Preserving language through music
“It’s obvious that what strongly connects the Philippines and Taiwan is still F4,” I told the executives from Taiwan Trade (TAITRA) and the business and lifestyle reporters from the country’s leading print news outlets.
It was our first night in Taipei when Taiwan Association Inc. top guns Allan Lin and Seimo Huang invited us for dinner at TAITRA’s exclusive lounge at its headquarters. After talking about business and trade, someone among my peers brought up the question if someone from the group was still familiar with F4, the Taiwanese boy band that starred in the phenomenal drama Meteor Garden in 2001. Laughter erupted and then from discussing the Philippines and Taiwan’s business landscapes, the night ended with everybody talking about the famous boy group and the possibility of bringing in at least one of them to Manila for the Taiwan Expo happening at the SMX Convention Center from Sept. 29 to Oct. 1.
I then wondered, apart from pop culture, what other things do the two countries have in common. I believe it was answered on our third day.
We visited the Siraya Scenic Area in Tainan (some 260 kilometers from Taipei) to meet a community of the Siraya Tribe. Upon our arrival, we were welcomed by Edgar who greeted us Magandang hapon. Then he laughed saying that’s the only phrase he knows in Tagalog. I later learned that he was just kidding.
After we settled down, Edgar, his wife whom he refers as the princess of Siraya, and his two children welcomed us with a song entitled “There is Peace in the Land of Siraya.” Playing the guitar, Edgar took us to a strange yet very familiar experience.
The song, which was composed by Edgar’s father-in-law, sounded very familiar. The lyric sounded just like any other folk songs back in the Philippines.
Edgar Macapili is a full-blooded Filipino originally from Zamboanga. The musician and conductor is a polyglot but struggles to speak straight Tagalog. He is fluent in Chavacano, Bisaya, English, Mandarin, and Siraya.
I’m very familiar with all the languages and dialects he could speak except for the latter. According to Edgar, the language almost died. No one was speaking it for 200 years because of the dominant Chinese culture in Taiwan until 1997 when he arrived in the village.
“People here tell me that I am their angel because I helped them revive the language. What I do now, I compose songs in Siraya. We join music festivals to promote and reintroduce our music and culture. I believe that is the best way to preserve a language is through music,” Edgar affirmed.
Joining Edgar on our table was his 75-year-old father-in-law who said that Edgar was the instrument in revitalizing the language.
“This place is home to cultural activists and they promote their culture and let the society know that Siraya people still exist,” he said in his mother tongue translated by Edgar.
When Edgar was doing extensive work to revitalize the Siraya culture in music, arts and language he encountered major hurdles.
“We didn’t have any basis for the language. We didn’t have any dictionary, no documentation or whatsoever. And no one spoke Siraya, same thing that happened to other dialects and languages,” Edgar narrated.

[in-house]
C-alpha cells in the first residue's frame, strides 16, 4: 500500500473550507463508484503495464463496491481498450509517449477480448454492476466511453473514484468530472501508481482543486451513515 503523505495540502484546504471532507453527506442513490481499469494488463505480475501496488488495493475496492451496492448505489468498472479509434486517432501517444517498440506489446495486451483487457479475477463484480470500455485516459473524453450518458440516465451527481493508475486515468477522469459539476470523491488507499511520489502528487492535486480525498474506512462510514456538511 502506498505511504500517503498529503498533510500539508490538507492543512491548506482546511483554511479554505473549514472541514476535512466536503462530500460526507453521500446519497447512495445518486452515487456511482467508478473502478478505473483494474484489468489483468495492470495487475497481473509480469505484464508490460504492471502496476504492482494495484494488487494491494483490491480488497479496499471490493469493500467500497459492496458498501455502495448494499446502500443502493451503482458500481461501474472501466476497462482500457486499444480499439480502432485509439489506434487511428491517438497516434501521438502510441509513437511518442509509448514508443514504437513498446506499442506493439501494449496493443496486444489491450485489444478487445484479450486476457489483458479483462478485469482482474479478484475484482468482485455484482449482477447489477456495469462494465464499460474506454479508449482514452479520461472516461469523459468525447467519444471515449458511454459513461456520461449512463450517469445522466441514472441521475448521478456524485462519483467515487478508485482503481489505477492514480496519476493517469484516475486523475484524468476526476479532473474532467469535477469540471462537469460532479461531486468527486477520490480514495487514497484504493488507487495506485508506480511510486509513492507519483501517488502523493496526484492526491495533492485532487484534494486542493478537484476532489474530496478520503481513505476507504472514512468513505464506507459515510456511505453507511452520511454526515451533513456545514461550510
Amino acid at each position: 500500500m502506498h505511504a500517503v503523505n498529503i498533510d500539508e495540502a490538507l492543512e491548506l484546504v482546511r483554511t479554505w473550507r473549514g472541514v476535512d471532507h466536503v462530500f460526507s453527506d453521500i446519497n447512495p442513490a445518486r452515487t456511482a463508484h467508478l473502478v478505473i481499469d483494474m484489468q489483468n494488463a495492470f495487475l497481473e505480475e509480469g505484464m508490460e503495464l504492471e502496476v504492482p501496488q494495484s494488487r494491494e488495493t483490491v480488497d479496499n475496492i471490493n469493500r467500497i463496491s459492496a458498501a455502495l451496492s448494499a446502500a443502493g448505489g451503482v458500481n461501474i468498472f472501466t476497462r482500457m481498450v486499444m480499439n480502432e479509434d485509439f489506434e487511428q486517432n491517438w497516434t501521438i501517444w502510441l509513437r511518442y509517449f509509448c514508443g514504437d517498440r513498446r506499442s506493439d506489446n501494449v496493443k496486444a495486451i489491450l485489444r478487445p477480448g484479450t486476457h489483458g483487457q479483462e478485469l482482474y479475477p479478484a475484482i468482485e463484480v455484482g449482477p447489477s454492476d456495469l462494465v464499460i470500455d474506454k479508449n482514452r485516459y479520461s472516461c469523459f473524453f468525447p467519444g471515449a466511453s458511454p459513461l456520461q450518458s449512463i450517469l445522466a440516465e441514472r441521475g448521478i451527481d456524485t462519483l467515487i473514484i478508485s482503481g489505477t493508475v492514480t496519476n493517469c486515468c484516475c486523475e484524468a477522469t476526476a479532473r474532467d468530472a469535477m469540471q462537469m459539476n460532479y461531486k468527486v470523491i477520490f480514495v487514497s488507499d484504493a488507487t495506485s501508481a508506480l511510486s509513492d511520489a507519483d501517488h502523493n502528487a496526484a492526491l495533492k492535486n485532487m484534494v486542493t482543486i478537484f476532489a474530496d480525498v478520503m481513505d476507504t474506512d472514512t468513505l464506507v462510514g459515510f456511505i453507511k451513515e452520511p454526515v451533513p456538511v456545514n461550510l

But things changed in 2002 when a professor, who was aware of Edgar’s advocacy, brought the Book of Mathew written in Siraya. It was a 17th century translation of the Gospel produced when the Dutch came to Taiwan to Christianize the Siraya people.
Referring to the book, Edgar said that people in their community could read the romantization of the words but they couldn’t understand, they didn’t know the meaning of words printed on the pages of the book.
“When I saw the book, it was like Eureka. The words were very similar to Bisaya language. So, that’s the beginning of the good thing that’s happening. What I did I, researched for eight years and translated the book, word per word, in Chinese. In 2008 we published the first Siraya dictionary. Now we have 14 elementary schools that teach, Siraya language in Tainan county.
His wife, Uma Talavan, who holds an important position in the local government, was very optimistic of our visit to their community. She said, their family has been advocating to be recognized by the national government. It means, they can put up centers to promote their language and culture.
“My wife sits as the executive secretary in the promotion office of Siraya in Tainan City. She has recently spoken with the president of Taiwan, she was given 5 minutes and the president promised that we will be formally recognized. There are 16 recognized indigenous tribes in Taiwan, hopefully it will be 17 by the end of the year,” Edgar said.
Edgar and the rest of the Siraya Tribe are fighting for their identity by ultimately seeking to be recognized. Just like their songs, with words deeply rooted to its Austronesian origin, the family of languages, which Tagalog belongs, speaks volume of our strong connection with indigenous Taiwanese. And no, it’s not just F4. It’s a long history that is more significant than pop culture.